In a time when online communities seem to be the way of the world, it’s so easy to look at all of the Facebook group communities around us and think “I can do that!” And the truth is…YES! You absolutely can! I built my Facebook community from 0 to 3000 members in less than a year. Organically.
Recently, I was lucky enough to go live with The Lady Boss Collective and talk about my journey creating a Facebook community. I’ve learned a lot along the way and want to share some of these tips with you. As such, here are my 7 tips for creating an online community!
1. Get Clear on your Ideal Client
Don’t be in a rush to start a Facebook group until you are really clear about who your ideal client is or who your audience is. Make sure you’re clear on why you are starting the group. When you start to create a community, ask yourself questions like:
- “Do I want to sell things to this group?”
- “What is the purpose?”
- “What do I hope people will gain from being in this group?”
- “Am I starting a group to teach people something?”
Every type of community exists out there that you can imagine. So naturally, you have to get clear on your purpose for your community before you start it. Just like anything, you have to be clear with the purpose and have goals. Not only have purpose and goals, but make sure that you’re staying aligned to those goals consistently.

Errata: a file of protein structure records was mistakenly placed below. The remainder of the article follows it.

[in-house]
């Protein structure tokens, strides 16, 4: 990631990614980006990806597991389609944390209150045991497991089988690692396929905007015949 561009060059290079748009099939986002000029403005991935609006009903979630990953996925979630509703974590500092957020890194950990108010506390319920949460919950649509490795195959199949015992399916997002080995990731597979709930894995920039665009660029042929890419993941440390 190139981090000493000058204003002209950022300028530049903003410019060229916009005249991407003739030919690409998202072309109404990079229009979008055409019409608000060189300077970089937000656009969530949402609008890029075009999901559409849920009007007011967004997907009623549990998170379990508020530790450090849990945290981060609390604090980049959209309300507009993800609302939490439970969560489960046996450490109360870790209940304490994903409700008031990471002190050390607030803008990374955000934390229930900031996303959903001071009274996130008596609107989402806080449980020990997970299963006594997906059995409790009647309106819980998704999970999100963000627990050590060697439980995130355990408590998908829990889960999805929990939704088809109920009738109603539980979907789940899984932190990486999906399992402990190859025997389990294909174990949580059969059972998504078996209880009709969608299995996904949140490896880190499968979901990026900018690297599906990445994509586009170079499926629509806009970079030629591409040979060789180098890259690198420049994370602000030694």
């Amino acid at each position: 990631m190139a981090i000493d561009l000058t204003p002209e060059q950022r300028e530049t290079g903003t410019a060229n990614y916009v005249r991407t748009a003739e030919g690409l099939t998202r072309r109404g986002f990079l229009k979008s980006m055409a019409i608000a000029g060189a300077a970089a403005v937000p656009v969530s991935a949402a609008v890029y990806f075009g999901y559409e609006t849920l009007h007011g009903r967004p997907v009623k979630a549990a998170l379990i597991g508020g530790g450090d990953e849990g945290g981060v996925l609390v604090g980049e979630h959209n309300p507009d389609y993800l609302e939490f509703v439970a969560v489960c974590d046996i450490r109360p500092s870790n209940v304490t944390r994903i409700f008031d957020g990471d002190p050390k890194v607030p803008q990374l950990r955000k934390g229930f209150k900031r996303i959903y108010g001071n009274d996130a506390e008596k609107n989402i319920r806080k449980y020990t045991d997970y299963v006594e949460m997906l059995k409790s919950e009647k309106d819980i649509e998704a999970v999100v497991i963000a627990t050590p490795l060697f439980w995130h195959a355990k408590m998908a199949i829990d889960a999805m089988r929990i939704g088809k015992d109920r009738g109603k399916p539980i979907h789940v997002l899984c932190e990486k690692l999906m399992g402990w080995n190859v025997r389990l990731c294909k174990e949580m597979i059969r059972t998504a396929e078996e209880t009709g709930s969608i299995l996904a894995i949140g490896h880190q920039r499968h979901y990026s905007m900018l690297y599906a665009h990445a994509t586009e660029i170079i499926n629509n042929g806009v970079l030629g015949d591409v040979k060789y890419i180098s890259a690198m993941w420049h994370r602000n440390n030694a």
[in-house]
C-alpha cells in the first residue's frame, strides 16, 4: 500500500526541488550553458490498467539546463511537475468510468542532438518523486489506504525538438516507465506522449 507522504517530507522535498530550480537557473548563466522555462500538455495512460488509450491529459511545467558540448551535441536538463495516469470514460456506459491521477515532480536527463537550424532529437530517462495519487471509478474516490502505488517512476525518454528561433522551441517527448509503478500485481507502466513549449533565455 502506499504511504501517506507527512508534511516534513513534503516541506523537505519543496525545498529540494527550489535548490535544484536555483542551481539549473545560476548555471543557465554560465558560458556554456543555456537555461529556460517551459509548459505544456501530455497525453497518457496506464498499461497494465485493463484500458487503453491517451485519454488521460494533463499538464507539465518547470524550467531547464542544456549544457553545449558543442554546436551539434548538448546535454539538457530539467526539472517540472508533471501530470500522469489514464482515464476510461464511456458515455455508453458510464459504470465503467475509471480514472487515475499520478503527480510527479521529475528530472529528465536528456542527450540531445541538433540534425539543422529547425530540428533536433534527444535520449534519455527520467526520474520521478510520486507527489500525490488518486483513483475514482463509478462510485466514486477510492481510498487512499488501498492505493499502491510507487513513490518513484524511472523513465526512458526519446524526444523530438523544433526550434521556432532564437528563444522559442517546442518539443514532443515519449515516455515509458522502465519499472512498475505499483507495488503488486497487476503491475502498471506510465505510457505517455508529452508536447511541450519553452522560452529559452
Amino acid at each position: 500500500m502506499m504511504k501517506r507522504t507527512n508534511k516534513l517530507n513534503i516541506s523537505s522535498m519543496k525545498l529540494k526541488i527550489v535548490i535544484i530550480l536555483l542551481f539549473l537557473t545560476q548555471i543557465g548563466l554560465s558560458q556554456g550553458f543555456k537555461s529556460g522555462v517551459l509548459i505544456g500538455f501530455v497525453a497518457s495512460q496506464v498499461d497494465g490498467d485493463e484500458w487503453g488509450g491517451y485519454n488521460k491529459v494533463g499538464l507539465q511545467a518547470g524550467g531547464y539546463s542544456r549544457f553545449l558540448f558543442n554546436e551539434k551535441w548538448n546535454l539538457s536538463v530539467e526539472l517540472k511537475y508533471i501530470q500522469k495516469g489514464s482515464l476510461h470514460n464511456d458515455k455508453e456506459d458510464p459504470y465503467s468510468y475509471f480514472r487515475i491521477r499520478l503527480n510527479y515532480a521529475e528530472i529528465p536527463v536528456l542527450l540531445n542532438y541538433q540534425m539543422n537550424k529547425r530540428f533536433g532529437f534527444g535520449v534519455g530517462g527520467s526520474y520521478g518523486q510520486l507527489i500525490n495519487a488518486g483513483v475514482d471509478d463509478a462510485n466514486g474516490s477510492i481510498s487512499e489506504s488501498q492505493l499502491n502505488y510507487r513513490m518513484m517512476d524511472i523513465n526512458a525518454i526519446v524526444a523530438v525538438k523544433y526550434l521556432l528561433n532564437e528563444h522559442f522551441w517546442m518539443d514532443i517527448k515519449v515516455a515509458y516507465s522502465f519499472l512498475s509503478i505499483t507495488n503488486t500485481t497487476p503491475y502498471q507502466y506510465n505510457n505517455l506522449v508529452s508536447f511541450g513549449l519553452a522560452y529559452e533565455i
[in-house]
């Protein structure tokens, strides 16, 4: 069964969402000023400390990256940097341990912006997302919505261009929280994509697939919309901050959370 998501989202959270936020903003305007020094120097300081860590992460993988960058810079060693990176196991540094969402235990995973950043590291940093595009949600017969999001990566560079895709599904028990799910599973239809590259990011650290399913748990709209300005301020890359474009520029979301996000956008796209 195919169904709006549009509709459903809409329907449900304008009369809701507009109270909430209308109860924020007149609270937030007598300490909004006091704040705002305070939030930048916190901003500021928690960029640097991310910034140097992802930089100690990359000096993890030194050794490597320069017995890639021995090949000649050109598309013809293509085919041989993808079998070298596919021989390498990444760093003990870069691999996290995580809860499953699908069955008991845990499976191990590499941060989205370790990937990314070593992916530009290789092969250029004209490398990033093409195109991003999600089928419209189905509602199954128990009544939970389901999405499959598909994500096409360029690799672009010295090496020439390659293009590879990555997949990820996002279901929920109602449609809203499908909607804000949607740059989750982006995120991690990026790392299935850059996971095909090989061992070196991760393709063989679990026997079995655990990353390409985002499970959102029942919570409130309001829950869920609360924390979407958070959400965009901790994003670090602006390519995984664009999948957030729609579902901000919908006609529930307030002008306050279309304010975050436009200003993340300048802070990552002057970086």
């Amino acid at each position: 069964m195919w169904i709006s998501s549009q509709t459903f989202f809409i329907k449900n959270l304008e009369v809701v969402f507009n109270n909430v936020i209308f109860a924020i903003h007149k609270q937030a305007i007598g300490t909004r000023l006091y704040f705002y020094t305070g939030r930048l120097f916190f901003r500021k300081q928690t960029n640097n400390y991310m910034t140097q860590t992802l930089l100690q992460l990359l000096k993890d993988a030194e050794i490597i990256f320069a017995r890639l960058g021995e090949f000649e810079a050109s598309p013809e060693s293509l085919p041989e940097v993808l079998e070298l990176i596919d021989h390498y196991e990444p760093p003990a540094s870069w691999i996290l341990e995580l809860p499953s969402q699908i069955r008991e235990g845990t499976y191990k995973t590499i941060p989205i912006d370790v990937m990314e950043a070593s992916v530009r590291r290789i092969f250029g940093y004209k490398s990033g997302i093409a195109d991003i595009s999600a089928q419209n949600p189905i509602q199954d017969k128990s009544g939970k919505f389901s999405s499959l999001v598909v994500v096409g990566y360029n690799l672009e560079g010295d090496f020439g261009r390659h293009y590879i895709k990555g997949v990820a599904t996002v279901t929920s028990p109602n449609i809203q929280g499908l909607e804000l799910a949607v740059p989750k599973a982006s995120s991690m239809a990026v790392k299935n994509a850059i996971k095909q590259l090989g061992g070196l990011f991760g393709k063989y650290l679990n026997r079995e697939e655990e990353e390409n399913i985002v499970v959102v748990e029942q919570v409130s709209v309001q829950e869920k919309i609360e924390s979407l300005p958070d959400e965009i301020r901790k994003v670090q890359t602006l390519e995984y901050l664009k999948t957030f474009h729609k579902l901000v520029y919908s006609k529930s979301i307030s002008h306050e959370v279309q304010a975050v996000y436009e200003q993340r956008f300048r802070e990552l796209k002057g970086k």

Creating a Facebook community can have huge results, but not without effort. You have to be willing to hustle. Building an online community takes work, and like all good things, your community needs to be nurtured and cared for in order for growth.
With clarity, spreading the word about your online community is both easy and is a great way to gain growth, by learning exactly how the purpose of your group can help its members.
2. Spread the Word
Find other groups that are aligned with yours and ask them to spread the word. Offer value or incentive to them for helping you reach a bigger audience. Tell them you are offering this group and explain how you think your communities would be cohesive and complementary to each other. Be religious about going into groups and looking for people who are asking about your group topic, and then, share some advice or helpful information and invite them to your community. When you initiate Facebook engagement posts in complementary groups, you give yourself credibility and give others a resource.
Some other ways to promote your online community would be to get active on Instagram and LinkedIn. Find some key partners to really advocate for you as well. Part of creating a community involves building relationships. Determine how you can also bring value to other people’s communities so that they want to stick with you. There are tons of opportunities for growth when you’re helping other people build their communities as well.
3. Get Admin Help
A Facebook group done properly is a lot of work. People who have really successful groups usually have admins as well. You cannot run a really successful business and keep up on a group properly without either making yourself crazy or having a team member.